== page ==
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2021 World Championships silver medal winner Finn Lynch of the National Yacht Club
Finn Lynch will seek to repeat or better his 2021 World Championships silver medal in Monday's first races of the ILCA7/Laser World Championships at Riviera Nayarit, Mexico, in a fleet of 125 sailors from 45 nations. Lynch (26) and second…
A 'Green Armada' team of Irish Olympians will represent Ireland in the brand new SSL Gold Cup in Switzerland this week. The teams compete in the SSL47 keelboats (above)
Cork Harbour's Nicholas O’Leary captains a squad made up largely of Irish Olympic campaigners – including Rio silver medalist Annalise Murphy – in a bid to be crowned the world's best sailing nation in a new competition called the SSL…
Finn Lynch's silver medal at last year's ILCA 7 World Championships has promoted him to the Podium level which awards him €40,000 per annum through to Paris 2024
This week's confirmatory announcement of Sport Ireland High-Performance funding allocation is good news for sailors who have benefited from improved performances and an increase in the amounts awarded to International and World Class level athletes. Finn Lynch's silver medal at…
The transition from junior to senior sailing is difficult at the best of times, and the Irish “Sailor of the Year 2021” Eve McMahon of Howth has found that the arbitrary dictates of personal birth dates means that she has…
49er racing at Semaine Olympique Francaise (French Olympic Classes Week) in Hyères
No Irish representation in the medal races at the Semaine Olympique Francaise (French Olympic Classes Week) in Hyères is a disappointment for Irish Olympic sailing efforts but there is consolation in the two top 15 finishes achieved in what is the…
Dublin's Robert Dickson and Seán Waddilove are the closest of two Irish skiff teams to securing a medal race finish in the 49er class at Semaine Olympique Francaise on Saturday
A medal race finish is a possibility for Irish 49er duo Robert Dickson and Seán Waddilove if they sail three good final races on Friday at Semaine Olympique Francaise (French Olympic Classes Week) in Hyères. The regatta has added significance as…
Finn Lynch competing at France's massive 53rd Semaine Olympique Française de Hyeres
An arm injury that proved no obstacle for Ireland's Finn Lynch when he recorded fourth overall at the first World Cup of the season earlier this month may be the reason behind the National Yacht Club's comparatively lower scores so far…
Irish Olympic campaigners have completed day two of the 53rd Semaine Olympique Française de Hyeres on the Cote D'Azur. Finn Lynch dropped from 18th overall on day one to be 33rd overall yesterday after four races sailed in the big Laser…
An Irish flag peeks out of the 49er fleet at Hyères on Monday
The 53rd Semaine Olympique Française de Hyères - TPM opened in classic Côte d’Azur style on Monday (25 April) with the world’s best rising to the strong winds through a field of 751 sailors from over 50 countries. It was…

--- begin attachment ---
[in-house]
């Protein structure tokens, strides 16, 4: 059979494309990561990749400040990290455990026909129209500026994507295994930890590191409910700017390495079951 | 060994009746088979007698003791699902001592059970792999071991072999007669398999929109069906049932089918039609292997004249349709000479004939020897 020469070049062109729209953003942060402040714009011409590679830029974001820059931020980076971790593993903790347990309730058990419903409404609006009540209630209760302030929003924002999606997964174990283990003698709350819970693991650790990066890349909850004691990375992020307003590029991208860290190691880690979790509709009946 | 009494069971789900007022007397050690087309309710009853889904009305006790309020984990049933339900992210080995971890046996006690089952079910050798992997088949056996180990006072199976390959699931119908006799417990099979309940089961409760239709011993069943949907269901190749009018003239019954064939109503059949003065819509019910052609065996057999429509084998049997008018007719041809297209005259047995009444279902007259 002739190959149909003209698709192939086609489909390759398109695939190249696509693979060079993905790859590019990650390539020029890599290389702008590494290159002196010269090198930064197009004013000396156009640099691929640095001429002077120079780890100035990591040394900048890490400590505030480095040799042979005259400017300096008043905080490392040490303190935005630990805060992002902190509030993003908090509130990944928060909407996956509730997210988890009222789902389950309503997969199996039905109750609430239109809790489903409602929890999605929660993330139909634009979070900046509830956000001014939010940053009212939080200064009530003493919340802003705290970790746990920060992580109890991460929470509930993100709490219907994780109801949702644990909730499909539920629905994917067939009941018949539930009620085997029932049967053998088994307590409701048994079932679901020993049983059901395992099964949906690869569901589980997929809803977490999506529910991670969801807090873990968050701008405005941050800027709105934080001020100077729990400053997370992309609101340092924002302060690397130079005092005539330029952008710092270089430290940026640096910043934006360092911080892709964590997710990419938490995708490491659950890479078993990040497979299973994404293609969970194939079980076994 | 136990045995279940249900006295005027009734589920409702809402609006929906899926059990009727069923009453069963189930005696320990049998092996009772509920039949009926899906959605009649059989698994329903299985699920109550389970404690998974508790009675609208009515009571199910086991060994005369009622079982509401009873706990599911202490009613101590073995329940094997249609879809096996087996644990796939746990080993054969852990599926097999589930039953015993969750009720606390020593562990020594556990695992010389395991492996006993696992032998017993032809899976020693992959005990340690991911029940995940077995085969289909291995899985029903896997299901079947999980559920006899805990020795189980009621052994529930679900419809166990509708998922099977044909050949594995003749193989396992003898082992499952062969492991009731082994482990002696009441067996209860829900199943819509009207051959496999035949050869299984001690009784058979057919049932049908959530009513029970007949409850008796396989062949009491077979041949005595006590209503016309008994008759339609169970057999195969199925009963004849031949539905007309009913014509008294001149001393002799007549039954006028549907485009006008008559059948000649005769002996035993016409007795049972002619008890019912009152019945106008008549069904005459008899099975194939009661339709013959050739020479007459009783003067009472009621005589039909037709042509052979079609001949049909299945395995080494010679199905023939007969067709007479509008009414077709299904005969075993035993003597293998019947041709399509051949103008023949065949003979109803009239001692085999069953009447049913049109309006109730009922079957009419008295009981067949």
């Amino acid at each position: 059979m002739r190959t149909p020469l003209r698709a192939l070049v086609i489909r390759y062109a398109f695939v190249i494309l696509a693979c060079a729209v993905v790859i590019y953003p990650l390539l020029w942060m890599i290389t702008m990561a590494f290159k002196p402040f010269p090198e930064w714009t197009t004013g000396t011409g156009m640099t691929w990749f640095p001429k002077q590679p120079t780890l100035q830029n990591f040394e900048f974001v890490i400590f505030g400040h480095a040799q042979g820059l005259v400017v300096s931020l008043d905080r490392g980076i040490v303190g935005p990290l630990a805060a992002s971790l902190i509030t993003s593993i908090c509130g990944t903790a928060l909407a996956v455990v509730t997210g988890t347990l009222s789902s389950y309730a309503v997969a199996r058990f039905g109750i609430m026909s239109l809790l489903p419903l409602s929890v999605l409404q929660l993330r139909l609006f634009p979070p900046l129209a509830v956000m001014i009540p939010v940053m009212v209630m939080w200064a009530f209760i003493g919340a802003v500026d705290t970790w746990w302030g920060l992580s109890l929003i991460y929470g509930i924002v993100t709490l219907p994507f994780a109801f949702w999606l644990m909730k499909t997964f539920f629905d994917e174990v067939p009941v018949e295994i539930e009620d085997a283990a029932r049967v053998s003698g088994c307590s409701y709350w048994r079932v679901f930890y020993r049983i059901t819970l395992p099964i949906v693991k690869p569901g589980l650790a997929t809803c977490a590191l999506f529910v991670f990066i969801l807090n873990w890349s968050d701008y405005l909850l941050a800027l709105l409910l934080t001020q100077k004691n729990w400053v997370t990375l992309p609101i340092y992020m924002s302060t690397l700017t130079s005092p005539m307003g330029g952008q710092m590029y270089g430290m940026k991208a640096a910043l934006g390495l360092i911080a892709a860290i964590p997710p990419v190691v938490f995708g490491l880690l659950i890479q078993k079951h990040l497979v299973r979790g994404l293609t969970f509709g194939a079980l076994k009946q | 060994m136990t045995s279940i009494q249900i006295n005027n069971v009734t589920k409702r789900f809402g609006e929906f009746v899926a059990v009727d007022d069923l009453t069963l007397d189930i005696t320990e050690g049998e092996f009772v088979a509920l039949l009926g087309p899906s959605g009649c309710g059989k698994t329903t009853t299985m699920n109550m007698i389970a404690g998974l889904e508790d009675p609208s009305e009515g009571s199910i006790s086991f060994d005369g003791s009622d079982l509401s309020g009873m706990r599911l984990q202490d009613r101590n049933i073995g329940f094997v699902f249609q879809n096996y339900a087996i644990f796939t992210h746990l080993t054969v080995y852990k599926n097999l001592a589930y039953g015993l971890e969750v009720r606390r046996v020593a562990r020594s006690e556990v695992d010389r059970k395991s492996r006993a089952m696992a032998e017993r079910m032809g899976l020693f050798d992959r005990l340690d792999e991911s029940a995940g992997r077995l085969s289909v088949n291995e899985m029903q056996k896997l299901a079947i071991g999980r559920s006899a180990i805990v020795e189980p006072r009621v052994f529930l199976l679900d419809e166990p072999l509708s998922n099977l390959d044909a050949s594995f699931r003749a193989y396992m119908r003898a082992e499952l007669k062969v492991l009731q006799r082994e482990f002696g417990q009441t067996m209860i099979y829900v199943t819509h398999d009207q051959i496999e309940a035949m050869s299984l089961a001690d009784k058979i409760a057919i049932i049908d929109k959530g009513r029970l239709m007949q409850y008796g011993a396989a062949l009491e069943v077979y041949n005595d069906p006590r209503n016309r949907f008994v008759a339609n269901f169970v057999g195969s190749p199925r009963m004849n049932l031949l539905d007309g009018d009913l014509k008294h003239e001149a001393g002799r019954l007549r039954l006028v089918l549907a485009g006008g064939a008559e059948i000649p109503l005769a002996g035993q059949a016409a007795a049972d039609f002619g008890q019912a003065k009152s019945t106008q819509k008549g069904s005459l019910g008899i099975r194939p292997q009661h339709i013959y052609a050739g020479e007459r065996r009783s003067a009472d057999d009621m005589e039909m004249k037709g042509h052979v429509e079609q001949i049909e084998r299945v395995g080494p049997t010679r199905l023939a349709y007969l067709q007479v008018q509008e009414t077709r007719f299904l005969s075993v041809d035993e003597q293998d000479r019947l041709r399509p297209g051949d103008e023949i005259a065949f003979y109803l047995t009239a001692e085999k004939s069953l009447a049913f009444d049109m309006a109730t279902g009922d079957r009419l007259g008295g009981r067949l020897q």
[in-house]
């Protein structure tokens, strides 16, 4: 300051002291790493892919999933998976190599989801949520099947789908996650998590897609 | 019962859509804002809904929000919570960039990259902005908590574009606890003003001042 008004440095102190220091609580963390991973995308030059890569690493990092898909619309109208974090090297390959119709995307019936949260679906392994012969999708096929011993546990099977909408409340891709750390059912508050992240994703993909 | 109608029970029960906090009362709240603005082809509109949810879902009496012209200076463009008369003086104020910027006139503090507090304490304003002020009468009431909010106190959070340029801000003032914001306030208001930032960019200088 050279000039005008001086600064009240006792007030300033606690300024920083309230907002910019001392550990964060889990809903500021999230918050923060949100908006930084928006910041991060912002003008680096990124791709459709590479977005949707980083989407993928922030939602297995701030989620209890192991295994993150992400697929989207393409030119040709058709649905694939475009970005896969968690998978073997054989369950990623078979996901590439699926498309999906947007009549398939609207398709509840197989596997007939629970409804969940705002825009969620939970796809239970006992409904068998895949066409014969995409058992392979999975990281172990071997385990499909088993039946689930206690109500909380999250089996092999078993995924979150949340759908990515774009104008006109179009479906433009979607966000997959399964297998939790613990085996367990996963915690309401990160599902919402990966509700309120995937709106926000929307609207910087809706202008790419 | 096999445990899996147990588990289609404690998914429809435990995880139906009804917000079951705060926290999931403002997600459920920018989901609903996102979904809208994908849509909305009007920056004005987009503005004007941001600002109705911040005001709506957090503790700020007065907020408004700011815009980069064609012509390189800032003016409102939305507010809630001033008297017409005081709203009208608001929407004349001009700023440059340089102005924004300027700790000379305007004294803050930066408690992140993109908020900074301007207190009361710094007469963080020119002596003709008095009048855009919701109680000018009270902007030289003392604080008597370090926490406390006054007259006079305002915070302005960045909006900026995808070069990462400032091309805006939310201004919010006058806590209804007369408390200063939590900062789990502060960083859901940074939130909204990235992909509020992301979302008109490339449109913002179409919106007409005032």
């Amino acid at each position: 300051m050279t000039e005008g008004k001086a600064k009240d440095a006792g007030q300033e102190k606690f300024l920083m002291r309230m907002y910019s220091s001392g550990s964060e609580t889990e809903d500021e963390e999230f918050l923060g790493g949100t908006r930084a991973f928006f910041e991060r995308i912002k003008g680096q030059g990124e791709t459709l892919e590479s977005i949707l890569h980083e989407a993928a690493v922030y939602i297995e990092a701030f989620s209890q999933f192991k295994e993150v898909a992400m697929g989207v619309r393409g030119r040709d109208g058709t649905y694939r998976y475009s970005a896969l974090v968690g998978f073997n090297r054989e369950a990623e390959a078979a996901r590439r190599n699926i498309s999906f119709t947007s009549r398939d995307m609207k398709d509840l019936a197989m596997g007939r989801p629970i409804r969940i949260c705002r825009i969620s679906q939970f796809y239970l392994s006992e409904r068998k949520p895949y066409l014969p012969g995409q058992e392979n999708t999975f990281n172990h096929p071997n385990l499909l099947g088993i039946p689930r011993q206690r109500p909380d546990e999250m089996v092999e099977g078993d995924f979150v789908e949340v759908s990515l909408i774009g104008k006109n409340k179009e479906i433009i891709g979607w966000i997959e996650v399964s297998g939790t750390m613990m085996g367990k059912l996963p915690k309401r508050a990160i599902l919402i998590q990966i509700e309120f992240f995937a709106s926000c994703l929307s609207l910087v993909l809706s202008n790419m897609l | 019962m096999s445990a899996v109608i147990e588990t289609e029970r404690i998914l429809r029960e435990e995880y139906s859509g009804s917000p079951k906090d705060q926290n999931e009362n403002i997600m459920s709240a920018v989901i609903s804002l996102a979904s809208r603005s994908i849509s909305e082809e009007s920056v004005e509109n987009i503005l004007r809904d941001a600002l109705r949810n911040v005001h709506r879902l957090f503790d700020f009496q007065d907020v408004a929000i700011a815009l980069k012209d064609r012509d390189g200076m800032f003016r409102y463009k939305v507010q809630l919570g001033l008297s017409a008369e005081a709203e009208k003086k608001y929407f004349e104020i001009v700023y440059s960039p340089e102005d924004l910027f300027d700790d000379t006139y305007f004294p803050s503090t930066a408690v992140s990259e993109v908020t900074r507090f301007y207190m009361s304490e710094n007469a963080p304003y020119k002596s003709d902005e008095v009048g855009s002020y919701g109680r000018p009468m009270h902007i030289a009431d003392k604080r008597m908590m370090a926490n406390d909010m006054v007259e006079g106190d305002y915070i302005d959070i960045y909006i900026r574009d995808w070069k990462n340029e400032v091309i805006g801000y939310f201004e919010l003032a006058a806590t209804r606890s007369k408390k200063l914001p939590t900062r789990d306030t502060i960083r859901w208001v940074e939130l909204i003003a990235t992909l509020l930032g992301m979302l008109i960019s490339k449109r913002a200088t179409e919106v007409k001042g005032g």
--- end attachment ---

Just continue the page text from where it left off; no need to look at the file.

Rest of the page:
ILCA 6 champion Eve McMahon
Howth teen Eve McMahon booked her place to the Youth World Sailing Championships in The Hague in July when she sailed to success at the Irish Youth Sailing Championships on Belfast Lough today.  The reigning World Youth Champion in the…
Eve McMahon won three out of four races in big breeze on Belfast Lough
Ballyholme is famous for the big rolling seas with a northeast breeze of strength and on Super Saturday at the Youth Sailing Championships, the ILCA6 Under 17 world champion Eve McMahon showed her strength with a dominant display in strong winds and…
Finn Lynch is looking to notch up another top international result in Hyeres
ILCA7/Laser sailor Finn Lynch is hoping to build on recent top performances such as his silver medal win at last November's World Championships and this month's fourth at the Princesa Sofia Trophy when he races at Hyères in the French Olympic…
The 53rd Semaine Olympique Francaise de Hyères - Toulon Provence Mediterranee, is back from April 23 to 30, 2022 and Irish Olympic campaigners are among the 50 nations competing on the Mediteranean. Fresh from his fourth overall at Palma earlier…
Eya Guezguez
A teenage sailor who competed for Tunisia at Tokyo 2020 has tragically died after an accident while training at sea. According to BBC Sport, 17-year-old Eya Guezguez drowned after the boat she was sailing with her twin sister Sarra, who…
Winners of the 51st edition of the Princesa Sofía Mallorca
The awards ceremony the 51st edition of the Trofeo Princesa Sofía Mallorca brought to an end. The week long event was the first major international event for Olympic classes since the 2020 Summer Games in Tokyo and is the first…
New 49erFX pair Freya Black and Dun Laoghaire's Saskia Tidey of the Royal Irish Yacht Club were dealt a cruel blow when they were disqualified from the last race of the final series, relegating them to 11th overall.
Britain’s elite sailors laid down a marker as the 2022 season got underway at Palma’s iconic Trofeo Princesa Sofia, bringing home medals in six of the ten classes. The British Sailing Team haul included two golds, a silver and three…

Irish Olympic Sailing Team

Ireland has a proud representation in sailing at the Olympics dating back to 1948. Today there is a modern governing structure surrounding the selection of sailors the Olympic Regatta